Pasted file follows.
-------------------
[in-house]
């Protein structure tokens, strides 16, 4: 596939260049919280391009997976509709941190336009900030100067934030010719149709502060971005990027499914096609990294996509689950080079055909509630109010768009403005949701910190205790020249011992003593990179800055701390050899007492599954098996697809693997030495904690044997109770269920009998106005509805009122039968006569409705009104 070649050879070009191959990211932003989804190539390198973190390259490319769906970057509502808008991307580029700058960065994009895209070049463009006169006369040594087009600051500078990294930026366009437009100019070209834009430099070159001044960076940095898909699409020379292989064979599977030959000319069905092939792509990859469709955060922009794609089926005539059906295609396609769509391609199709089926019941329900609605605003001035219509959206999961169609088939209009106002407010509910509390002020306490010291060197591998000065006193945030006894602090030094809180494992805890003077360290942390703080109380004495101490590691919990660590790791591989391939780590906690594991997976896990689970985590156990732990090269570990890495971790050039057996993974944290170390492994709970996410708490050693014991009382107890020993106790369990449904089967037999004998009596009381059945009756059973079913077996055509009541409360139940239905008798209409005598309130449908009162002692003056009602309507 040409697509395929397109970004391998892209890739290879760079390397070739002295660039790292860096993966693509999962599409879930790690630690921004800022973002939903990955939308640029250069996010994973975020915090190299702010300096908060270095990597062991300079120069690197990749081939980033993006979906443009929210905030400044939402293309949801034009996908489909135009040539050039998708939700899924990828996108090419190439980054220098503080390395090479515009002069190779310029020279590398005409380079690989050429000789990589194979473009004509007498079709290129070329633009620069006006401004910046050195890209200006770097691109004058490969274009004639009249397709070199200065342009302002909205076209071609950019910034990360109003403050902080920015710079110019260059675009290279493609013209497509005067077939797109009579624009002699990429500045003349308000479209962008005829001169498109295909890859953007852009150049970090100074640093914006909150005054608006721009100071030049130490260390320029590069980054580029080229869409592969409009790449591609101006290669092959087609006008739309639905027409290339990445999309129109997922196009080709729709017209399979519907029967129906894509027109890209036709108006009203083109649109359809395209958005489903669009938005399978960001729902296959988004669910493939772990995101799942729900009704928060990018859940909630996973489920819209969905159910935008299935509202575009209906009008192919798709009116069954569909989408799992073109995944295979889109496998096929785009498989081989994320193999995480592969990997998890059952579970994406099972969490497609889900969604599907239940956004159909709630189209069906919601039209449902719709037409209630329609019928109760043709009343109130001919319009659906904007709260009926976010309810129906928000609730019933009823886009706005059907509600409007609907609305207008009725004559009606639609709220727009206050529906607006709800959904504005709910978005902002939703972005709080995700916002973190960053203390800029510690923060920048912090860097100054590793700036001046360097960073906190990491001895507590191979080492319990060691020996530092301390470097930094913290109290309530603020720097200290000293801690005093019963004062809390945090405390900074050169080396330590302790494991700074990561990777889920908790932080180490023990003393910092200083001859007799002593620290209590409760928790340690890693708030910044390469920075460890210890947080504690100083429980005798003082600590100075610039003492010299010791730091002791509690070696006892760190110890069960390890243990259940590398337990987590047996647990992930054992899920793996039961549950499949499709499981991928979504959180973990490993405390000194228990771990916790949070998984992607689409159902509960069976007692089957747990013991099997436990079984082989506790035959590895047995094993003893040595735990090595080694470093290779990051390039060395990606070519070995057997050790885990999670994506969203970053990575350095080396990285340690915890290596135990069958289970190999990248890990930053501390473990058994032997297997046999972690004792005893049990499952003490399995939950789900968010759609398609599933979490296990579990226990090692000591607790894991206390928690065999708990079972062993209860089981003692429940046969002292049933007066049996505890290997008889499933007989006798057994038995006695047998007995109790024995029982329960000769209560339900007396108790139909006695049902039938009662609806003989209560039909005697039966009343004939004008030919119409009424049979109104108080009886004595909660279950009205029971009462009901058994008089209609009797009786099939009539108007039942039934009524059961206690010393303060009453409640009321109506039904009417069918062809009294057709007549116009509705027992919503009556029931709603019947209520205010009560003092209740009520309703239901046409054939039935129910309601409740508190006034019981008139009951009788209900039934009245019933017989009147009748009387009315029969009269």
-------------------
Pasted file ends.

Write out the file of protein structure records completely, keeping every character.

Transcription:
[in-house]
């Protein structure tokens, strides 16, 4: 596939260049919280391009997976509709941190336009900030100067934030010719149709502060971005990027499914096609990294996509689950080079055909509630109010768009403005949701910190205790020249011992003593990179800055701390050899007492599954098996697809693997030495904690044997109770269920009998106005509805009122039968006569409705009104 070649050879070009191959990211932003989804190539390198973190390259490319769906970057509502808008991307580029700058960065994009895209070049463009006169006369040594087009600051500078990294930026366009437009100019070209834009430099070159001044960076940095898909699409020379292989064979599977030959000319069905092939792509990859469709955060922009794609089926005539059906295609396609769509391609199709089926019941329900609605605003001035219509959206999961169609088939209009106002407010509910509390002020306490010291060197591998000065006193945030006894602090030094809180494992805890003077360290942390703080109380004495101490590691919990660590790791591989391939780590906690594991997976896990689970985590156990732990090269570990890495971790050039057996993974944290170390492994709970996410708490050693014991009382107890020993106790369990449904089967037999004998009596009381059945009756059973079913077996055509009541409360139940239905008798209409005598309130449908009162002692003056009602309507 040409697509395929397109970004391998892209890739290879760079390397070739002295660039790292860096993966693509999962599409879930790690630690921004800022973002939903990955939308640029250069996010994973975020915090190299702010300096908060270095990597062991300079120069690197990749081939980033993006979906443009929210905030400044939402293309949801034009996908489909135009040539050039998708939700899924990828996108090419190439980054220098503080390395090479515009002069190779310029020279590398005409380079690989050429000789990589194979473009004509007498079709290129070329633009620069006006401004910046050195890209200006770097691109004058490969274009004639009249397709070199200065342009302002909205076209071609950019910034990360109003403050902080920015710079110019260059675009290279493609013209497509005067077939797109009579624009002699990429500045003349308000479209962008005829001169498109295909890859953007852009150049970090100074640093914006909150005054608006721009100071030049130490260390320029590069980054580029080229869409592969409009790449591609101006290669092959087609006008739309639905027409290339990445999309129109997922196009080709729709017209399979519907029967129906894509027109890209036709108006009203083109649109359809395209958005489903669009938005399978960001729902296959988004669910493939772990995101799942729900009704928060990018859940909630996973489920819209969905159910935008299935509202575009209906009008192919798709009116069954569909989408799992073109995944295979889109496998096929785009498989081989994320193999995480592969990997998890059952579970994406099972969490497609889900969604599907239940956004159909709630189209069906919601039209449902719709037409209630329609019928109760043709009343109130001919319009659906904007709260009926976010309810129906928000609730019933009823886009706005059907509600409007609907609305207008009725004559009606639609709220727009206050529906607006709800959904504005709910978005902002939703972005709080995700916002973190960053203390800029510690923060920048912090860097100054590793700036001046360097960073906190990491001895507590191979080492319990060691020996530092301390470097930094913290109290309530603020720097200290000293801690005093019963004062809390945090405390900074050169080396330590302790494991700074990561990777889920908790932080180490023990003393910092200083001859007799002593620290209590409760928790340690890693708030910044390469920075460890210890947080504690100083429980005798003082600590100075610039003492010299010791730091002791509690070696006892760190110890069960390890243990259940590398337990987590047996647990992930054992899920793996039961549950499949499709499981991928979504959180973990490993405390000194228990771990916790949070998984992607689409159902509960069976007692089957747990013991099997436990079984082989506790035959590895047995094993003893040595735990090595080694470093290779990051390039060395990606070519070995057997050790885990999670994506969203970053990575350095080396990285340690915890290596135990069958289970190999990248890990930053501390473990058994032997297997046999972690004792005893049990499952003490399995939950789900968010759609398609599933979490296990579990226990090692000591607790894991206390928690065999708990079972062993209860089981003692429940046969002292049933007066049996505890290997008889499933007989006798057994038995006695047998007995109790024995029982329960000769209560339900007396108790139909006695049902039938009662609806003989209560039909005697039966009343004939004008030919119409009424049979109104108080009886004595909660279950009205029971009462009901058994008089209609009797009786099939009539108007039942039934009524059961206690010393303060009453409640009321109506039904009417069918062809009294057709007549116009509705027992919503009556029931709603019947209520205010009560003092209740009520309703239901046409054939039935129910309601409740508190006034019981008139009951009788209900039934009245019933017989009147009748009387009315029969009269």